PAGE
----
A.C. bridges are electrical networks, based upon an extension of the Wheatstone* bridge principle, used for the determination of an unknown impedance by comparison with known impedances and for the determination of frequency. In general, they contain four impedance arms an A.C power supply and a balanced detector which is sensitive to alternating currents. It is more difficult to achieve balance in an a.c. bridge than in a d.c. bridge because both the magnitude and the phase angle of impedances are related to the balance condition. Balance equations are derived by using complex numbers. A.c. bridges provide precise methods of measurement of inductance and capacitance, as well as resistance.

**The balanced condition of A.C bridges**

The majority of well-known a.c. bridges are classified as four-arm bridges and consist of an arrangement of four impedances (in complex form, Z = R + jX), as shown in Figure. As with the d.c. Wheatstone bridge circuit, an a.c. the bridge is said to be ‘**balanced’** when the current through the detector is zero (i.e. when no current flows between B and D ). if the current through the detector is zero, then the current I_{1} flowing in impedance Z_{1} must also flow in impedance Z_{2}. Also, at balance, the current I_{4} flowing in impedance Z_{4} must also flow through Z_{3}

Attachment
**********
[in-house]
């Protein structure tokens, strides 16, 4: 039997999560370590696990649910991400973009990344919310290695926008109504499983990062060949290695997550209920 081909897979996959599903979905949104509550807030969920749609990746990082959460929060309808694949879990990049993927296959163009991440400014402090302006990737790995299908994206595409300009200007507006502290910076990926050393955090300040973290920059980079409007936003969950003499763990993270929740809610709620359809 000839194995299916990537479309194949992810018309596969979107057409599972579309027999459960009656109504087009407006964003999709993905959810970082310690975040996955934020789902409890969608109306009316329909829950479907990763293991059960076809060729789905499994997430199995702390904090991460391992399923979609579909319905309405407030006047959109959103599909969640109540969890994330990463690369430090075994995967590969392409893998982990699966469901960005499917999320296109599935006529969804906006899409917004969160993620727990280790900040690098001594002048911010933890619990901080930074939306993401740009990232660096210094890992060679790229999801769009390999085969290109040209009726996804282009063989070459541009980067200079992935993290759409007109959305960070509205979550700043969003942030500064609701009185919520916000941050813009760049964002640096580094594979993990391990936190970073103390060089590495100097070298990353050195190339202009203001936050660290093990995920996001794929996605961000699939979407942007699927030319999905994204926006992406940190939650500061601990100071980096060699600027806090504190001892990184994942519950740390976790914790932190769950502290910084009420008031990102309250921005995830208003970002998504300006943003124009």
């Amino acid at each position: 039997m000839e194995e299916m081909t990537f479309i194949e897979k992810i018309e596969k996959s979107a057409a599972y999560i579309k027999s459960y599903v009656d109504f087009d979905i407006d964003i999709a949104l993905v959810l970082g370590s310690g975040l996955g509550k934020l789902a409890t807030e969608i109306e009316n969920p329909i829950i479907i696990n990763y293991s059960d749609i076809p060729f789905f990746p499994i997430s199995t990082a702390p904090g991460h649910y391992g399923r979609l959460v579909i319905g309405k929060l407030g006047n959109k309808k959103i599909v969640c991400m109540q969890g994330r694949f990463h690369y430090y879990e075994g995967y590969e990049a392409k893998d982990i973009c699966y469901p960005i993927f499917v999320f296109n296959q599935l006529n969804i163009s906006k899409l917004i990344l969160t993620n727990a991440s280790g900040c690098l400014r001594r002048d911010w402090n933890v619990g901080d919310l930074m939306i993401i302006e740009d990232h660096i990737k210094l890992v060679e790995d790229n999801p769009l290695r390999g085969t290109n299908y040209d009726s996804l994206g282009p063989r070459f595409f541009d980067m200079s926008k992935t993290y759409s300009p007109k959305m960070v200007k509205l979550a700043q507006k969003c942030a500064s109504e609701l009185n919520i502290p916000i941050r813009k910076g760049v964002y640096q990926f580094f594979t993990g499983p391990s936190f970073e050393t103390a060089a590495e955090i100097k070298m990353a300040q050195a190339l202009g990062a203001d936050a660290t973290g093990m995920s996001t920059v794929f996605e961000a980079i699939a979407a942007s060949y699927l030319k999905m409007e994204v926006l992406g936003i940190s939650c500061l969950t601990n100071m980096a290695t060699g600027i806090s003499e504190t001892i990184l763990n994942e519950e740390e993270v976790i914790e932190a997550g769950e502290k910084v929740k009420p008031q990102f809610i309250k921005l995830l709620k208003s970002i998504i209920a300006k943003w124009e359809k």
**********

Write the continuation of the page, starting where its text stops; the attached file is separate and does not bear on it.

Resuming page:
At balance:

The volt drop between A and B is equal to the vol drop between A and D,

i.e. V_{AB} = V_{AD}

i.e. I_{1}Z_{1} = I_{4}Z_{4} (both in magnitude and in phase) ———(1)

The volt drop between B and C is equal to the vol drop between D and C,

i.e. V_{BC} = V_{DC}

i.e. I_{1}Z_{2} = I_{4}Z_{3} (both in magnitude and in-phase———-(2)

Dividing equation 1 and 2 we get

**Z _{1}Z_{3} = Z_{2}Z_{4}**

Let θ_{1}, θ_{2}, θ_{3}, θ_{4}, be the phase angles. The product of the impedances must be carried out in the polar form where magnitudes get multiplied and phase angles get added.

Z_{1}∠θ_{1} × Z_{3}∠θ_{3} = Z_{2}∠θ_{2} × Z_{3}∠θ_{4}

Z_{1}Z_{3} ∠θ_{1} + θ_{3} = Z_{2}Z_{4} ∠θ_{2} + θ_{4}

∠θ_{1} + θ_{3} = ∠θ_{2} + θ_{4}

Also when the bridge is balanced no current flow from the galvanometer hence

**I _{1} = I_{3}, & I_{2} = I_{4}**

Thus the products of the magnitudes of the opposite arms must be equal while the sum of the phase angles of the opposite arms must be equal.

The bridge must be balanced for both the conditions magnitude as well as phase. The phase angles depend on the components of the individual impedances. The phase angles are positive for the inductive impedances and negative for the capacitive impedances.

**Ques.40. **A 3 phase – 110 V motor has a power factor of 0.5. The two wattmeters connected measure the total input of 50 kW. Calculate the reading (in kW) of each wattmeter. **(SSC-2018 Set-5)**

- 0, 150
- 100, 50
- 0, 50
- 50,50

**Answer.3. 0, 50**